Co-enrolled biomedical engineering courses for med students expand

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rep bme sp22 550px woodUAB medical students can learn the latest in precision medicine and medical entrepreneurship through two new co-enrolled courses offered by faculty in the Department of Biomedical Engineering. STEVE WOOD | University RelationsIn fall 2021, the Department of Biomedical Engineering piloted courses in Gene Editing and Engineering and in Biomedical Device Design and Commercialization for medical students. In the spring 2022 semester, two new courses will debut: Precision Medicine and Entrepreneurship in Medicine. Biomedical engineering is a joint department of the School of Engineering and the School of Medicine.

“Both the BME co-enrolled courses that were offered in fall were extremely well received,” said Palaniappan Sethu, Ph.D., professor of medicine and biomedical engineering at UAB, who led the development of the new courses in partnership with Mike Belue, program manager in the School of Medicine’s Office of Undergraduate Medical Education. 

“It was a good learning experience to see how engineers approach problems and what the process of developing a medical device entails,” said third-year medical student Joseph Willis, who enrolled in the Biomedical Device Design course. He and a team of fellow students developed a prototype of a new knee brace design to prevent post-surgical complications, based on conversations with an orthopedic surgeon on the UAB faculty. Although he was a biomedical engineering major as an undergraduate, his teammates did not have that background, Willis said, “and we all felt like the class set us up to speak the language and track better with engineers as we discuss problems and work toward solutions.”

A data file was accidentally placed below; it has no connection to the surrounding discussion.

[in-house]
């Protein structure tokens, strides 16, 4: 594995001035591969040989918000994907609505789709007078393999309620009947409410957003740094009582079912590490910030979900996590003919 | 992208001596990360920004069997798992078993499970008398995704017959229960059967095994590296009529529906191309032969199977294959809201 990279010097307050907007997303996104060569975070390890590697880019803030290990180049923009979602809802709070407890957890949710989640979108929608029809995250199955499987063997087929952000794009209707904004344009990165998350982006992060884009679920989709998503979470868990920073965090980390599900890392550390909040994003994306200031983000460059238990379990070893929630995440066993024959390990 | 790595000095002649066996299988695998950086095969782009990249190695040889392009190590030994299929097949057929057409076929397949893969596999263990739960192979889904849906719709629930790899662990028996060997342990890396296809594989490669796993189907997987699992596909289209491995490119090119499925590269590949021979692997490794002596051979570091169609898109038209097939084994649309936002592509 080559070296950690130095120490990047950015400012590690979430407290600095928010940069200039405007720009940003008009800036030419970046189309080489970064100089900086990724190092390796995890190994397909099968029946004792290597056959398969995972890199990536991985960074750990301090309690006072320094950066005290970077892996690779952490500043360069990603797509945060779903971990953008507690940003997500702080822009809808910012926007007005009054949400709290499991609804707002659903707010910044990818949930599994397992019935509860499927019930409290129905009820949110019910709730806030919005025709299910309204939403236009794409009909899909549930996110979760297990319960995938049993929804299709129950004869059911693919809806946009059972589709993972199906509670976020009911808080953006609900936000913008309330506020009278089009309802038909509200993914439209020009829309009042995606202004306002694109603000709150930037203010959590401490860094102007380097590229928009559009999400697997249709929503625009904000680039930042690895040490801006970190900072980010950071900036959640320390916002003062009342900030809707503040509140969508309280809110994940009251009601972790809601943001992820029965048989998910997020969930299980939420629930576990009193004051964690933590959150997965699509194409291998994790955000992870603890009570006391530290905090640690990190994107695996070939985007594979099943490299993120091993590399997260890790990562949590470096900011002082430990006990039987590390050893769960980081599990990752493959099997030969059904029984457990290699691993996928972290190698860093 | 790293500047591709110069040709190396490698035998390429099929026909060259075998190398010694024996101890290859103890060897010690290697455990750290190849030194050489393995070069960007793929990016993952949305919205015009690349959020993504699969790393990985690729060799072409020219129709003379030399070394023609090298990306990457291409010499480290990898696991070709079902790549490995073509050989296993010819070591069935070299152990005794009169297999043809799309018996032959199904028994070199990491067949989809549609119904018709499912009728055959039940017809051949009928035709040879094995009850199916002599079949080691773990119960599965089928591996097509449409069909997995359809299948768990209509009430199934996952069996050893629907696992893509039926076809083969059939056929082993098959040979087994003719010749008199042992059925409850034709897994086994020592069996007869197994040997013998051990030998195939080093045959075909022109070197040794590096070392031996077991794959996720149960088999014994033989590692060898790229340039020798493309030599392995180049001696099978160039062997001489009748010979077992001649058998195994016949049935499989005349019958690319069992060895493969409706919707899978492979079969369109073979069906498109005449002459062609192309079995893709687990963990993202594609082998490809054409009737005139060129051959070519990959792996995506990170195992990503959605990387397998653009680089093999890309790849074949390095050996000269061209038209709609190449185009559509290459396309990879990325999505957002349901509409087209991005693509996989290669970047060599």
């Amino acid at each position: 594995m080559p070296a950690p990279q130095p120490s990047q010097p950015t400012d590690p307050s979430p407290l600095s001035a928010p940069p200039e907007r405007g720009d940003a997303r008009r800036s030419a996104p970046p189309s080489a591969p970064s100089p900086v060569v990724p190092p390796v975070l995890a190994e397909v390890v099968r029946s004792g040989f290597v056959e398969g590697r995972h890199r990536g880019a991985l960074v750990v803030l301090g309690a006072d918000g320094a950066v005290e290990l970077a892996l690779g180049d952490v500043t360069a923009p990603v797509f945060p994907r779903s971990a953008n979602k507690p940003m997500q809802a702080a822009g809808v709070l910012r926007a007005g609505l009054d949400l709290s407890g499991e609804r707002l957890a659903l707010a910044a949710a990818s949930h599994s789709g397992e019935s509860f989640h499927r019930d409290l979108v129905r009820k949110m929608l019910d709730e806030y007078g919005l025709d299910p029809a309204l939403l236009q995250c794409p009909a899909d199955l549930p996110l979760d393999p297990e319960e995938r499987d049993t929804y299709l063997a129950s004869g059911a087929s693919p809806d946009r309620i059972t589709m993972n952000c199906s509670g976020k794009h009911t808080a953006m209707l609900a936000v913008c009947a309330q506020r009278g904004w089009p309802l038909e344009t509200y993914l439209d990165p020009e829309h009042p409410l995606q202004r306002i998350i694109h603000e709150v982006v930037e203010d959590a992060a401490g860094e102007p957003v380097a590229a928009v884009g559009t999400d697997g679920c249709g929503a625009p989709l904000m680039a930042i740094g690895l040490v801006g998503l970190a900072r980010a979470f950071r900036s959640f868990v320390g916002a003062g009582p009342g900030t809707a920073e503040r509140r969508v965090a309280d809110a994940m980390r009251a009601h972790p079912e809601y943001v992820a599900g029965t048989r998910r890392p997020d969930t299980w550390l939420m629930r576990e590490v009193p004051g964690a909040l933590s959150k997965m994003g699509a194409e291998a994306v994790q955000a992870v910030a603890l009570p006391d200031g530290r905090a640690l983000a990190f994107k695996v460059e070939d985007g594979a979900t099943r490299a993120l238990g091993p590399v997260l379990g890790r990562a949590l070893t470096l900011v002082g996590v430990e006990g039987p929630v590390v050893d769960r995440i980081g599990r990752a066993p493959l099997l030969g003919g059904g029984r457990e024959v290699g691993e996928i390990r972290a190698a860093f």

There are a handful of programs at other medical schools that aim to teach physicians to collaborate with biomedical engineers, but they tend to require lengthy time commitments. The 10-week co-enrolled course at UAB offers a new paradigm, and Willis and his classmates, along with course instructor Alan Eberhardt, Ph.D., are now working on a case study of the experience for publication in a journal.

The course experience also gives Willis and his classmates an additional talking point as they are applying for residencies next year. “It speaks to how we are trying to be forward-looking and problem-solvers in the medical field,” Willis said.

This is the reasoning behind all the co-enrolled courses, Sethu said: “Today’s medical students are graduating into a rapidly changing health care environment, where technology and innovation play a bigger role than ever. These courses give UAB medical students the chance to gain a deeper understanding of new technologies and learn how they can contribute to commercializing new ideas and inventions.”

The Entrepreneurship in Medicine course will be taught by Professor Ho-Wook Jun, Ph.D., who is himself co-founder and chief scientific officer of the UAB spinoff company Endomimetics, which is developing new types of coatings for cardiovascular stents and other medical implants.

The Precision Medicine course will be taught by Associate Professor Prasanna Krishnamurthy, Ph.D., who studies novel therapeutic approaches for prevention and treatment of cardiovascular disease complications in his lab. The course will teach students about “the tools that are available to practice precision medicine, such as next-generation sequencing and CRISPR to edit the genome of an individual,” Krishnamurthy said. “Then we will examine how you would use the data generated by those tools and apply precise therapeutics for that individual.”

Krishnamurthy’s interest in precision medicine comes from personal as well as professional experience. His family member has an autoimmune condition in which the body’s immune system attacks one’s own healthy cells. The commonly available therapies were not working, and Krishnamurthy realized that genetic screening could both identify why and point to alternative therapies. In the Precision Medicine course, students will hear from faculty experts and discuss case studies of precision medicine in action in the clinic.

“Precision medicine also comes with ethical and privacy issues,” Krishnamurthy added. “If you are scanned, that genetic information will be on a server, which could lead to concerns related to data privacy and health care access. We will discuss these issues and ways to mitigate them.”